I had a lot of hard days, don’t get me wrong. I remember there were days where it felt my life was ruined. But people in the community found out and the mailman would just come to me. I couldn’t count, there were hundreds of letters from people in the community of ‘If you need anything…’ or ‘My son got in an accident. You seem to be doing well, do you think you’ll be able to talk to him?’ I visited a lot of people in the hospital. It helped me, it was kind of therapeutic. But I think it was my knowledge, because as I went through my education I learned you have to do therapy, be active. There was one girl three months before my accident who came in to the gym I co-owned and she had a similar surgery on her back and she didn’t do the therapy and stayed in bed and she looked like she had aged ten years, could barely walk, all hunched over. I remembered that. I did not want that. I knew I had to do this, I had to be active. I was hating not being able to exercise, anyway. My physical therapist said it would take a lot of time and effort and patience, but you will definitely get back there. I remember crying because he handed me a one-pound weight and he said, ‘You’re not even going to be able to start using these until two or three months.” I remember it was devastating. He helped me through it a lot. I think that was the one piece that was missing for me to work with all types of people. I wasn’t understanding of people who had come from physical therapy or come from an accident and their lack of motivation or why they didn’t want to try. I went through it all, so I can connect better. Four years of physical therapy made me so wise; I learned so much from my physical therapist. I’d even meet with him separately and go over his books and learn about injury prevention, how to work with knee injuries. That closed up that last gap that I didn’t feel strong with: injuries, knee issues, arthritis and how to deal with that and sympathize the right way and motivate those people without making them feel down or yelled at like a mom. I became also a motivation to them, because I would have some people tell me, ‘I can’t do this’ and then I tell them my story and they connect that possibility for them to do what they love again.
SPP: What is your physical condition now?
Physically, I’m in great shape. The one thing that people don’t realize about me is my back hurts all the time. I forget about it. It’s there right now from sitting. It aches at night. Ten years later I still have to do my therapy exercises on my neck every day. If I don’t I’m in pain everywhere. My whole body just aches. I do have pain in my back, because I used to be malleable in the middle and now I’m just fused. So, all of these muscles around there get tired, because they’re moving, but the middle isn’t. Sometimes it’s worse than others, because of what I put myself through during the day. I think I mentally push it out and ignore it after a while. I do have numbness in my back. I remember a year later, somebody at the gym patted me on the back and I totally ignored them, I didn’t feel it. They messaged me later wondering if I was upset with them and I was like, “What are you talking about?” I used to not have feeling all the way across my back from all of the nerve damage and the work they had to do there. But now I have more feeling there. It’s kind of interesting, because when I get massages they’ll ask, “Should I push harder? I’ve never pushed this hard on anyone before,’ and I’ll say, ‘It feels good to me!’ [laughs] Otherwise, I do cross-fit competitions, I play soccer, I snowboard, I ski, and I do everything and more before I had my accident.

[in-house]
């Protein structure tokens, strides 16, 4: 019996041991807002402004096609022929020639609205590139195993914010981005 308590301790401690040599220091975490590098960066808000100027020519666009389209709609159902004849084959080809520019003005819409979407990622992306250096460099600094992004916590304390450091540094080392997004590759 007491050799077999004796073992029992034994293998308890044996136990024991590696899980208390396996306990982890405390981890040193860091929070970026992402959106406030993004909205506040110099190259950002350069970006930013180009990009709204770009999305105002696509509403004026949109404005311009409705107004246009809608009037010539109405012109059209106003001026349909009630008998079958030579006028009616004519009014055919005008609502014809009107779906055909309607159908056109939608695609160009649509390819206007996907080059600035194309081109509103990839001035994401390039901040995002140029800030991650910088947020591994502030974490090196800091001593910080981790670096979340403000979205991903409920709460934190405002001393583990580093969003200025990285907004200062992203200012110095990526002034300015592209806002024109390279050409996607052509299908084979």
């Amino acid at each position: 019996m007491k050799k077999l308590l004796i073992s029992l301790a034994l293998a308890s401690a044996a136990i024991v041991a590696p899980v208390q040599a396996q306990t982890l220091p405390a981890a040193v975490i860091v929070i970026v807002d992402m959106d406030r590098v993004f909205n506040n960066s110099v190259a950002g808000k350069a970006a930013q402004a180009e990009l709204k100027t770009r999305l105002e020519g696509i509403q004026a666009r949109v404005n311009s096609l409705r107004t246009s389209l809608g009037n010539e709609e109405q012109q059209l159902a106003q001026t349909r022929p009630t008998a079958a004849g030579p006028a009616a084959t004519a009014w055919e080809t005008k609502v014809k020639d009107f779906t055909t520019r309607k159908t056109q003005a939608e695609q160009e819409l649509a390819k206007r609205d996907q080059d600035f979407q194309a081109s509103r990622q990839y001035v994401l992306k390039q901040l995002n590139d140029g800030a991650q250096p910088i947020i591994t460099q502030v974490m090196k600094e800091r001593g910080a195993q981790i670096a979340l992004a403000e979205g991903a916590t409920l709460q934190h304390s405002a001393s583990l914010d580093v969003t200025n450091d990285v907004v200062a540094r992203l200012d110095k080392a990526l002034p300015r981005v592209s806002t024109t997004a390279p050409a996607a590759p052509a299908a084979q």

SPP: What advice do you have for anyone struggling with weight, food cravings, or physical adversity?
I think the most important thing for someone who really wants to fix that is the one thing I worked on last that I wished I worked on first: my mental state. Even when got down to my lowest weight, 106, going into college I felt like I was fat, still didn’t have good self-esteem, I didn’t love the way I looked, wasn’t positive about my body. I think for anyone who is struggling with that, it starts from the inside out. You can do all of the outside stuff, but that’s why so many people go backwards. They haven’t figured out the inside first, what’s in their head. I’m not just talking about positive self-talk. I’m talking about body image disorder. There is such a thing. I have it. You know where you look at the mirror and just don’t see what you should see. There are different levels of that. People who are struggling first need to talk to someone about it, whether it’s a life coach or someone who is focused on those kinds of issues. Generally those issues arise from something in the past that made you emotionally eat. For example, a lot of emotional eaters there are things that have happened in their family or going on in their family or their work life. Sometimes they failed somewhere in life and that failure has caused them to go to these other things, whether they’re smoking, eating, drinking.